[News] Zapatista Women Encounter Themselves

Anti-Imperialist News news at freedomarchives.org
Tue Jan 8 14:50:55 EST 2008


January 8, 2008

As the Rebel Year Turns

Zapatista Women Encounter Themselves


La Garrucha, Chiapas.

Dozens of Zapatista companeras, many of them Tzeltal Maya from the 
Chiapas lowlands decked out in rainbow-hued ribbons and ruffles, 
their dark eyes framed by "pasamontanas" and "paliacates" that masked 
their personas, emerged from the rustic auditorium to the applause of 
hundreds of international feminists gathered outside at the 
conclusion of the opening session of an all-women's "Encuentro" 
hosted by the Zapatista Army of National Liberation (EZLN) here at year's end.

The Tzeltaleras' line of march which resembled a colorful if bizarre 
fashion parade, seemed an auspicious start to the rebels' third 
"encounter" this year between "the peoples of the world" and the 
Zapatista communities and comandantes - an anti-globalization 
conclave last December and an "Encuentro" in defense of indigenous 
land this summer preceded the womens' gathering.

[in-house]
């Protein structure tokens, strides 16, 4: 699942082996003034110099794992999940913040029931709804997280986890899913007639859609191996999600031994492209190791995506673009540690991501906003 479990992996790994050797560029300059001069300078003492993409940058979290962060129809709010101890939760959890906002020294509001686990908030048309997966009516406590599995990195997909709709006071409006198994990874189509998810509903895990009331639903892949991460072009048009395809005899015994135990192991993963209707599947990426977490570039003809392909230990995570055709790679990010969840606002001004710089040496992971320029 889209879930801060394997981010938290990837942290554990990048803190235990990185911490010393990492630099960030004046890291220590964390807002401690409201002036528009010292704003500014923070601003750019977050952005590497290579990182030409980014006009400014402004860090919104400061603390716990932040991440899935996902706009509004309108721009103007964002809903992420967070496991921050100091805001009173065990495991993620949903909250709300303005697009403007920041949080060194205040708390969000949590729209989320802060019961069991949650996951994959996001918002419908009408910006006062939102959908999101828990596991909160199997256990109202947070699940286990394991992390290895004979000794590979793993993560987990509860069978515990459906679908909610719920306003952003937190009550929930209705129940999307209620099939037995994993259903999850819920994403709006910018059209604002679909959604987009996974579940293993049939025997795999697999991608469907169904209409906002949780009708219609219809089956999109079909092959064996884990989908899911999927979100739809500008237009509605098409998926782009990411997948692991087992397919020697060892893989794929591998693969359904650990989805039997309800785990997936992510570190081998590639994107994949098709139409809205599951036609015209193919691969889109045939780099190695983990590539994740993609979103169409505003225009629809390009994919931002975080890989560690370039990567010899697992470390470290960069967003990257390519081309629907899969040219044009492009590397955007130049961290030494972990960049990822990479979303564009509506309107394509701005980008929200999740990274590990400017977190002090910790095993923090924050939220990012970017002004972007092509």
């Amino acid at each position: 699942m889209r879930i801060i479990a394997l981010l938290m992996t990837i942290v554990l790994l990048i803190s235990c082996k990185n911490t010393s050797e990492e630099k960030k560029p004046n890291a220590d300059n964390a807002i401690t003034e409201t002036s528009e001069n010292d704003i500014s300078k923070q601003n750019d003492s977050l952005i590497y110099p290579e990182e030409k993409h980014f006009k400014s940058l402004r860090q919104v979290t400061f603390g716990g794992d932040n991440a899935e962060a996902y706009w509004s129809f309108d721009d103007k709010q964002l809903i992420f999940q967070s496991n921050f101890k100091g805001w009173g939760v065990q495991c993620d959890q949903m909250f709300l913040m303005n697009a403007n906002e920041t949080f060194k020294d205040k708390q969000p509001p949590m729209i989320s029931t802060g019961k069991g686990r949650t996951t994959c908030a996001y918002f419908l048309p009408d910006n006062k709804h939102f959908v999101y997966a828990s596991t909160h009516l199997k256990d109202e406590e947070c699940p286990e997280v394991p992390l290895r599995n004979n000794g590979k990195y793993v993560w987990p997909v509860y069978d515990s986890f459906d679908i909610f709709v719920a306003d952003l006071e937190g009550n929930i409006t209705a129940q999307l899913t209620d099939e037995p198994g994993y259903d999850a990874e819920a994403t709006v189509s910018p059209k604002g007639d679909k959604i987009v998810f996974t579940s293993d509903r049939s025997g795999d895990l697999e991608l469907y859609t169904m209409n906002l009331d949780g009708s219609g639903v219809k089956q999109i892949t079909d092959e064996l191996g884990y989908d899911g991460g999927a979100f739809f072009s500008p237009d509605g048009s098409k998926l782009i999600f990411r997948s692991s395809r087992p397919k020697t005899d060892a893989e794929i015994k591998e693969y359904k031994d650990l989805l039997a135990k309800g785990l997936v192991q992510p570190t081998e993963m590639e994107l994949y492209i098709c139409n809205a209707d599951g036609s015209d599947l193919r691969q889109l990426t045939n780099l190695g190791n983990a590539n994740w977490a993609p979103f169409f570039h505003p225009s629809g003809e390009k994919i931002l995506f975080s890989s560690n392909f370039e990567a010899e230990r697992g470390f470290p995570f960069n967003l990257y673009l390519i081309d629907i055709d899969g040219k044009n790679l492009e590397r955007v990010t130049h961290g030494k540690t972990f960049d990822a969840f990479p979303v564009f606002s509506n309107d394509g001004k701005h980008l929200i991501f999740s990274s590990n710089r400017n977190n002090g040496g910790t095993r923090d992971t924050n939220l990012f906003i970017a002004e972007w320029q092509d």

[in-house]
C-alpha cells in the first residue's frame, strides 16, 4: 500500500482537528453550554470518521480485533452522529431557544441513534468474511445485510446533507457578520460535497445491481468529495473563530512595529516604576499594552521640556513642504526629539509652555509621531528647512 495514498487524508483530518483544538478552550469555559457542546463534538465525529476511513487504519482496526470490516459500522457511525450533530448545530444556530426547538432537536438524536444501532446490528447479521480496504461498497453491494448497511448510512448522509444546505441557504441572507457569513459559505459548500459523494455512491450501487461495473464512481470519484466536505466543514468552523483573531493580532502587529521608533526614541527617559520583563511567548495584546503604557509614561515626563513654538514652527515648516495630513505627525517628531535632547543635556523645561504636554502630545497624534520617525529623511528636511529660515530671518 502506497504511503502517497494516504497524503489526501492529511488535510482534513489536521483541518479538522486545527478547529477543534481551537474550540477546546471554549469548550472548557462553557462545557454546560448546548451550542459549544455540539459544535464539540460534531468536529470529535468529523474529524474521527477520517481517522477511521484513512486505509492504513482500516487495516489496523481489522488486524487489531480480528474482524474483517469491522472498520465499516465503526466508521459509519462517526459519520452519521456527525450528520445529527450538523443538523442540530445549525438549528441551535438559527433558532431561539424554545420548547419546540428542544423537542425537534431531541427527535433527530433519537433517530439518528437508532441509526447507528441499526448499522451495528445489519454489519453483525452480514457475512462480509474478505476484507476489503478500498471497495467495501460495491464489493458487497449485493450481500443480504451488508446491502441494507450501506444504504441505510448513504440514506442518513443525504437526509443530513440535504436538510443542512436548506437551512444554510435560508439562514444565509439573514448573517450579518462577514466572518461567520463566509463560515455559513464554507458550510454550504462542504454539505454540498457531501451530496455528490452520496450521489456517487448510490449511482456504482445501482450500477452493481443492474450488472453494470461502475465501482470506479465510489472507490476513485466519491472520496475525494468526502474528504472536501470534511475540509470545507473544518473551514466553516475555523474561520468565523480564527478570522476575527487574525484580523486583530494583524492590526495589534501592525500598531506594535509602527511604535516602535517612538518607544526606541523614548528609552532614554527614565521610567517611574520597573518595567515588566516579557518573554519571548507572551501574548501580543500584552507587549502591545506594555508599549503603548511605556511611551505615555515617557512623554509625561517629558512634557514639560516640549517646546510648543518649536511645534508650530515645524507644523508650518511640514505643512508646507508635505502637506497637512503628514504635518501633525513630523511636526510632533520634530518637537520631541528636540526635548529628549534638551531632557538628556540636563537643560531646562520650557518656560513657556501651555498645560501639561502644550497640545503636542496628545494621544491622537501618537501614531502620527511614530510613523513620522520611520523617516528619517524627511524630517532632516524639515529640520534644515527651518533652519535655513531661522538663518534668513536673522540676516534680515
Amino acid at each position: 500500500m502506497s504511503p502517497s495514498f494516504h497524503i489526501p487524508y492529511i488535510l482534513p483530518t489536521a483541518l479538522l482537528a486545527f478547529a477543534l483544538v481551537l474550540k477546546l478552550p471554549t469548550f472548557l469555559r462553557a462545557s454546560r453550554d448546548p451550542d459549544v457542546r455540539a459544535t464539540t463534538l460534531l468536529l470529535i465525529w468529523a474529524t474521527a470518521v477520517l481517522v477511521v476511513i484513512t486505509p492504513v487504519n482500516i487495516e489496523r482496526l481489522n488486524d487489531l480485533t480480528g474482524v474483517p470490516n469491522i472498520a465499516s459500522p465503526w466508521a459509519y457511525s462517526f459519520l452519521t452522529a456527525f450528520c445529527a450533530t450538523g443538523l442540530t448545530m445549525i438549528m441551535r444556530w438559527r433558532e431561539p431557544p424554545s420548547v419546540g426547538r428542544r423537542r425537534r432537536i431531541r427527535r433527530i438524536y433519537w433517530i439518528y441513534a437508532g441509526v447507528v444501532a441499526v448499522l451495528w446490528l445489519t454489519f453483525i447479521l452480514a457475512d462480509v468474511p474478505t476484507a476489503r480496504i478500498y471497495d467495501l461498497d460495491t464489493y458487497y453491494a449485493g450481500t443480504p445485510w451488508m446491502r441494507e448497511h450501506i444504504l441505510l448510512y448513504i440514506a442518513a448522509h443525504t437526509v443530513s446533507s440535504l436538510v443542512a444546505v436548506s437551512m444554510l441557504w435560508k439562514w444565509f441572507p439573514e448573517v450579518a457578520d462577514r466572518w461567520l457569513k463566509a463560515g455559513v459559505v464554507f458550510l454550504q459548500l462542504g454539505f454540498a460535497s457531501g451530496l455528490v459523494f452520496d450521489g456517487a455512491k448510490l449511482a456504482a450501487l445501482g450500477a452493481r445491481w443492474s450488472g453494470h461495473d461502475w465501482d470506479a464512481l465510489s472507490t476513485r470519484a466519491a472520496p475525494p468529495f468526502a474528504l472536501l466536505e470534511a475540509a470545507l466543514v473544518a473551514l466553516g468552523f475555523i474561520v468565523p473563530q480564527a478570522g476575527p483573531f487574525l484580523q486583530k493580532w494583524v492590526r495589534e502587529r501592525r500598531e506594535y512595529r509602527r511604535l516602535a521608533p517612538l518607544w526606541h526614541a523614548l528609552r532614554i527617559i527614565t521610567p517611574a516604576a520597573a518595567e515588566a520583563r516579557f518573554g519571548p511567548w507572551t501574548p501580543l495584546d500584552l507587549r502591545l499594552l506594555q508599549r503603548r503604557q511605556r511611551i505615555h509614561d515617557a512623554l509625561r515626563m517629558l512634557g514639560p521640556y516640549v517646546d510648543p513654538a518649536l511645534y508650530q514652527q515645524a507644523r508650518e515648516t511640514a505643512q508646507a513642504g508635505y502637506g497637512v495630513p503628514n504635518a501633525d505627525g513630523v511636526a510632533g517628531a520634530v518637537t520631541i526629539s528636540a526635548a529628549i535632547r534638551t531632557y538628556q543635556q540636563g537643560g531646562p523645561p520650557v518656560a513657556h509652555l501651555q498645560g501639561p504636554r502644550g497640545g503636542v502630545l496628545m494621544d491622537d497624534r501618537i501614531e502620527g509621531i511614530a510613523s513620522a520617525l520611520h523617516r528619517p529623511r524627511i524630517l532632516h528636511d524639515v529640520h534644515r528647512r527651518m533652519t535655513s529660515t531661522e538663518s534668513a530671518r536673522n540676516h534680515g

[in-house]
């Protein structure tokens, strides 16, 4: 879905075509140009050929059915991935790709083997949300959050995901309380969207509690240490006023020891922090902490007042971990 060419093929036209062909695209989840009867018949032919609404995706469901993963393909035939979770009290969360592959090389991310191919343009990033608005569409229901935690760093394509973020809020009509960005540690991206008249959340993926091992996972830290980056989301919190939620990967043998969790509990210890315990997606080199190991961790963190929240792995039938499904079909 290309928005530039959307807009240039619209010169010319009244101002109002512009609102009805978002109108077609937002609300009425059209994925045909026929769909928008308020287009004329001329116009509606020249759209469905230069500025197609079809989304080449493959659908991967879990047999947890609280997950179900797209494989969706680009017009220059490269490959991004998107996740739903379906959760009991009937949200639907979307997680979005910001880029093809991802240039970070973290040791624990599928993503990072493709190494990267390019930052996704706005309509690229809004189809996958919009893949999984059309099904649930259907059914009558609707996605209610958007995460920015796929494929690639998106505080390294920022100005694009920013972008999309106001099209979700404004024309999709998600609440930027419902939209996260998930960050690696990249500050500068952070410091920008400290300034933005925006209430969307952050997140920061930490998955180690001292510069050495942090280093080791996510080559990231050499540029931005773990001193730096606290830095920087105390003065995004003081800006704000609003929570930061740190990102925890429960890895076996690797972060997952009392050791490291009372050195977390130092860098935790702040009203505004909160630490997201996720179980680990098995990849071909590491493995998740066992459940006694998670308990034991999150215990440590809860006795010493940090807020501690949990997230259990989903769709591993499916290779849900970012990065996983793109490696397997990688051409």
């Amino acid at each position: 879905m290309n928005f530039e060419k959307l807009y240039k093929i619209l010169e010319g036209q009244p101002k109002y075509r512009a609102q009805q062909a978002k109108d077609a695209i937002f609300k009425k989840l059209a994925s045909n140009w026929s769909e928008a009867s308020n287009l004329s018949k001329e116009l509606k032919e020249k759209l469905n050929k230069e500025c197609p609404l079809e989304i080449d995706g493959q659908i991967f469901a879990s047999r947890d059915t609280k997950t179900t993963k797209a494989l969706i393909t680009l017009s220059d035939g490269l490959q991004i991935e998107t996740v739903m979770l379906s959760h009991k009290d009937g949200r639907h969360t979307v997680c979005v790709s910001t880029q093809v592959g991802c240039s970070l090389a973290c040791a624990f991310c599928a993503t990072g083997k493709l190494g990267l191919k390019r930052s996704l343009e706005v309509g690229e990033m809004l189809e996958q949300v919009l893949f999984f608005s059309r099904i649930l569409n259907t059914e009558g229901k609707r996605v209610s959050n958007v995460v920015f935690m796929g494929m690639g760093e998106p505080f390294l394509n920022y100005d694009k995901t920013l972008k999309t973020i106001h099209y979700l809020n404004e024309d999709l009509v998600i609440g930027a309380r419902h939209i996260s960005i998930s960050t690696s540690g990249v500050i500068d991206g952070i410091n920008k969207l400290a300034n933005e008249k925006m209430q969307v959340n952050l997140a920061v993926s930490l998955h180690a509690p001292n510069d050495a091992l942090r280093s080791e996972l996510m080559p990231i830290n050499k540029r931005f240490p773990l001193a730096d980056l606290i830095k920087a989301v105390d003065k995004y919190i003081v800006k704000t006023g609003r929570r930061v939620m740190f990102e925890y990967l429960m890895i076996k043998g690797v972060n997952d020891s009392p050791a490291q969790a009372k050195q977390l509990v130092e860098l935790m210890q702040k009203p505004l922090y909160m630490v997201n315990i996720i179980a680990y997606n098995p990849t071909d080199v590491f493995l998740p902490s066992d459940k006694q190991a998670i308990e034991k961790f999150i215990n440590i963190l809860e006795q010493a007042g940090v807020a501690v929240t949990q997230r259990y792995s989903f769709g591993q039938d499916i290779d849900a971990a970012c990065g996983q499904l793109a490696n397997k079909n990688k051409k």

Although the call for the event was issued under the pen of the 
EZLN's quixotic spokesperson Subcomandante Marcos, the author of a 
recently published erotic coffee table book in which his penis plays 
the role of a masked guerrillero, the impetus for the women's 
"Encuentro" sprung from the loins of the Zapatista companeras.

Last July, at the conclusion of a meeting with farmers from a dozen 
counties in the hamlet with the haunting name of La Realidad ("The 
Reality"), a young rebel from that community, "Evarilda", apparently 
without clearing the invitation with the EZLN's General Command, 
called for the all-womens' encounter, explaining that men were 
invited to help with the logistics but would be asked to stay home 
and mind the children and the farm animals while the women plotted 
against capitalism.

True to Evarilda's word, at the December 29th-31st gathering which 
drew 300-500 non-Mexican mostly women activists to this village, 
officially the autonomous municipality of Francisco Gomez, and which 
honored the memory of the late Comandanta Ramona (d. January 2006), 
men took a decidedly secondary role. Signs posted around the 
"Caracol" called "Resistance Until the New Dawn", a sort of Zapatista 
cultural/political center, advised the companeros that they could not 
act as "spokespersons, translators, or representatives in the plenary